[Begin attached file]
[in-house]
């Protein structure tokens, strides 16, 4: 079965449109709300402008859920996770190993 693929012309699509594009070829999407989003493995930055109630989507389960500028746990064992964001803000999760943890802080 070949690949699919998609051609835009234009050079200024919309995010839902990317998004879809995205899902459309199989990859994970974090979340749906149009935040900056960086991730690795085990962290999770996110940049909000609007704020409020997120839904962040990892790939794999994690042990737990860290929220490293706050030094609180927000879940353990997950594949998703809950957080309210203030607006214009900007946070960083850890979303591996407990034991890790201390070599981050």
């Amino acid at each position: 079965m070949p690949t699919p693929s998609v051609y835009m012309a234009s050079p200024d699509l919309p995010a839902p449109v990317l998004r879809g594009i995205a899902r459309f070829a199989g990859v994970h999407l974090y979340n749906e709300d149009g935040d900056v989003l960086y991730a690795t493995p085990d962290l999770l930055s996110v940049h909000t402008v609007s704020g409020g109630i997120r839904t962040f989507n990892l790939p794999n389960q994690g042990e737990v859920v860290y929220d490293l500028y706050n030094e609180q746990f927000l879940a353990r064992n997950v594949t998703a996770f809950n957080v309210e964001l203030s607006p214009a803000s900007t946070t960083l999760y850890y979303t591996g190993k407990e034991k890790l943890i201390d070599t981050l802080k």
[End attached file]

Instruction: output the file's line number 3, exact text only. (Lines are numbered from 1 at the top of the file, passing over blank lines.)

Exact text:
């Amino acid at each position: 079965m070949p690949t699919p693929s998609v051609y835009m012309a234009s050079p200024d699509l919309p995010a839902p449109v990317l998004r879809g594009i995205a899902r459309f070829a199989g990859v994970h999407l974090y979340n749906e709300d149009g935040d900056v989003l960086y991730a690795t493995p085990d962290l999770l930055s996110v940049h909000t402008v609007s704020g409020g109630i997120r839904t962040f989507n990892l790939p794999n389960q994690g042990e737990v859920v860290y929220d490293l500028y706050n030094e609180q746990f927000l879940a353990r064992n997950v594949t998703a996770f809950n957080v309210e964001l203030s607006p214009a803000s900007t946070t960083l999760y850890y979303t591996g190993k407990e034991k890790l943890i201390d070599t981050l802080k």